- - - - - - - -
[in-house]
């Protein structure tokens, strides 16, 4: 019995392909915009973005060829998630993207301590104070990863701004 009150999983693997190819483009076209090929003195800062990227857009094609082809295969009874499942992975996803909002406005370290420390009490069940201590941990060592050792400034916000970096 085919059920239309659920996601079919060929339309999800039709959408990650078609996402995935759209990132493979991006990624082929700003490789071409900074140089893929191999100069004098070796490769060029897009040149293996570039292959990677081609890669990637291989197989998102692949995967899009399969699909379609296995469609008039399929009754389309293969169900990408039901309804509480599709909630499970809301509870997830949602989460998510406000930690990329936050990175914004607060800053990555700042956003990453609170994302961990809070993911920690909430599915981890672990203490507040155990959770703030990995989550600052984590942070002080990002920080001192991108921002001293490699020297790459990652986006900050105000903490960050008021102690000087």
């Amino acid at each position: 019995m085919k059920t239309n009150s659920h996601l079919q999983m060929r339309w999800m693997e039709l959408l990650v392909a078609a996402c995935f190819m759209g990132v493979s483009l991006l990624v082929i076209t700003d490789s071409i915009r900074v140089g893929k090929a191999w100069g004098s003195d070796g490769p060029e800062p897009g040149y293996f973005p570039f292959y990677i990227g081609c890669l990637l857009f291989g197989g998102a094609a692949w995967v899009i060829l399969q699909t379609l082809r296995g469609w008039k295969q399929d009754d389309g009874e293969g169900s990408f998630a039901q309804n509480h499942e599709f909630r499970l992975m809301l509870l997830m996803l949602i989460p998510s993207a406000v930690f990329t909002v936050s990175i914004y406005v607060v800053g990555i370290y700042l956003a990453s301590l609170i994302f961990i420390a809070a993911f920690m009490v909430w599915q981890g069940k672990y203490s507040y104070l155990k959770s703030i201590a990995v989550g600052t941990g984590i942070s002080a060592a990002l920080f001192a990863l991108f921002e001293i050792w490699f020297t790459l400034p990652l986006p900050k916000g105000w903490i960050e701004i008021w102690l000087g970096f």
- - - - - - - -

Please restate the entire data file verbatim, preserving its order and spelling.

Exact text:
[in-house]
């Protein structure tokens, strides 16, 4: 019995392909915009973005060829998630993207301590104070990863701004 009150999983693997190819483009076209090929003195800062990227857009094609082809295969009874499942992975996803909002406005370290420390009490069940201590941990060592050792400034916000970096 085919059920239309659920996601079919060929339309999800039709959408990650078609996402995935759209990132493979991006990624082929700003490789071409900074140089893929191999100069004098070796490769060029897009040149293996570039292959990677081609890669990637291989197989998102692949995967899009399969699909379609296995469609008039399929009754389309293969169900990408039901309804509480599709909630499970809301509870997830949602989460998510406000930690990329936050990175914004607060800053990555700042956003990453609170994302961990809070993911920690909430599915981890672990203490507040155990959770703030990995989550600052984590942070002080990002920080001192991108921002001293490699020297790459990652986006900050105000903490960050008021102690000087």
């Amino acid at each position: 019995m085919k059920t239309n009150s659920h996601l079919q999983m060929r339309w999800m693997e039709l959408l990650v392909a078609a996402c995935f190819m759209g990132v493979s483009l991006l990624v082929i076209t700003d490789s071409i915009r900074v140089g893929k090929a191999w100069g004098s003195d070796g490769p060029e800062p897009g040149y293996f973005p570039f292959y990677i990227g081609c890669l990637l857009f291989g197989g998102a094609a692949w995967v899009i060829l399969q699909t379609l082809r296995g469609w008039k295969q399929d009754d389309g009874e293969g169900s990408f998630a039901q309804n509480h499942e599709f909630r499970l992975m809301l509870l997830m996803l949602i989460p998510s993207a406000v930690f990329t909002v936050s990175i914004y406005v607060v800053g990555i370290y700042l956003a990453s301590l609170i994302f961990i420390a809070a993911f920690m009490v909430w599915q981890g069940k672990y203490s507040y104070l155990k959770s703030i201590a990995v989550g600052t941990g984590i942070s002080a060592a990002l920080f001192a990863l991108f921002e001293i050792w490699f020297t790459l400034p990652l986006p900050k916000g105000w903490i960050e701004i008021w102690l000087g970096f």